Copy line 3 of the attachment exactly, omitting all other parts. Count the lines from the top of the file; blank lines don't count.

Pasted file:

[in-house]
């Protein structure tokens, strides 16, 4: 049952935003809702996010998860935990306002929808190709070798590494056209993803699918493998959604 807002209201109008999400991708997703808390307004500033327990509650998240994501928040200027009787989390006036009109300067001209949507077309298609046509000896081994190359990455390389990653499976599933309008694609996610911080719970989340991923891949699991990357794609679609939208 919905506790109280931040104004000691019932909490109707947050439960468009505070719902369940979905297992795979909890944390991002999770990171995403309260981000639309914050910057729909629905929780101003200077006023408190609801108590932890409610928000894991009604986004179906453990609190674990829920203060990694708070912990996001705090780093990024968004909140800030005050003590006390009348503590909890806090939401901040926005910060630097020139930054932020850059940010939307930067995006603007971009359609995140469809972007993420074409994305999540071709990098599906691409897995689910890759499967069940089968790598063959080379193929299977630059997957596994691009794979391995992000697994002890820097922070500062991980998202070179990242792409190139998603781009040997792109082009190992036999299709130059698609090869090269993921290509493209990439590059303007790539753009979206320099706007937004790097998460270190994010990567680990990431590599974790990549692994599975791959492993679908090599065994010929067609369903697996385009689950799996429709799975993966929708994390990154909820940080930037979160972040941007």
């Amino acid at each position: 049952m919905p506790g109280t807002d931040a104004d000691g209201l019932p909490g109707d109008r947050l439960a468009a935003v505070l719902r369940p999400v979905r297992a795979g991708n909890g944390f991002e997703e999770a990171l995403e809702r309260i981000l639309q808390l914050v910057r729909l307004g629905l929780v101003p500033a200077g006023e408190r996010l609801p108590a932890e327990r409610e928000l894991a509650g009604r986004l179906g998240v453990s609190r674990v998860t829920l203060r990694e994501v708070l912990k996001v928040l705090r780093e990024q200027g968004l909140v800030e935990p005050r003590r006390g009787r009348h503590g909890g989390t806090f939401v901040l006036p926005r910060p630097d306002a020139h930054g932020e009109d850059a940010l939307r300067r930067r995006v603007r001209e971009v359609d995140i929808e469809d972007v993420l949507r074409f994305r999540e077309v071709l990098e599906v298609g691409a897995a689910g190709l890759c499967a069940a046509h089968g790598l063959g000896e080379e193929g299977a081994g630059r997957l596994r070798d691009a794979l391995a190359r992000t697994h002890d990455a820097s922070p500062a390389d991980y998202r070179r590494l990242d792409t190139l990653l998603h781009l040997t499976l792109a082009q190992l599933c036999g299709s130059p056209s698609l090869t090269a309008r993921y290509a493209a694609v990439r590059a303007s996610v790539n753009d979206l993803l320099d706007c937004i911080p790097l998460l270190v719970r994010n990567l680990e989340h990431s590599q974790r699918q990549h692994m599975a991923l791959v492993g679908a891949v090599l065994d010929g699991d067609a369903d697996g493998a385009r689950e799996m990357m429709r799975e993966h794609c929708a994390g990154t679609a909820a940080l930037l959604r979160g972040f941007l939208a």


């Amino acid at each position: 049952m919905p506790g109280t807002d931040a104004d000691g209201l019932p909490g109707d109008r947050l439960a468009a935003v505070l719902r369940p999400v979905r297992a795979g991708n909890g944390f991002e997703e999770a990171l995403e809702r309260i981000l639309q808390l914050v910057r729909l307004g629905l929780v101003p500033a200077g006023e408190r996010l609801p108590a932890e327990r409610e928000l894991a509650g009604r986004l179906g998240v453990s609190r674990v998860t829920l203060r990694e994501v708070l912990k996001v928040l705090r780093e990024q200027g968004l909140v800030e935990p005050r003590r006390g009787r009348h503590g909890g989390t806090f939401v901040l006036p926005r910060p630097d306002a020139h930054g932020e009109d850059a940010l939307r300067r930067r995006v603007r001209e971009v359609d995140i929808e469809d972007v993420l949507r074409f994305r999540e077309v071709l990098e599906v298609g691409a897995a689910g190709l890759c499967a069940a046509h089968g790598l063959g000896e080379e193929g299977a081994g630059r997957l596994r070798d691009a794979l391995a190359r992000t697994h002890d990455a820097s922070p500062a390389d991980y998202r070179r590494l990242d792409t190139l990653l998603h781009l040997t499976l792109a082009q190992l599933c036999g299709s130059p056209s698609l090869t090269a309008r993921y290509a493209a694609v990439r590059a303007s996610v790539n753009d979206l993803l320099d706007c937004i911080p790097l998460l270190v719970r994010n990567l680990e989340h990431s590599q974790r699918q990549h692994m599975a991923l791959v492993g679908a891949v090599l065994d010929g699991d067609a369903d697996g493998a385009r689950e799996m990357m429709r799975e993966h794609c929708a994390g990154t679609a909820a940080l930037l959604r979160g972040f941007l939208a």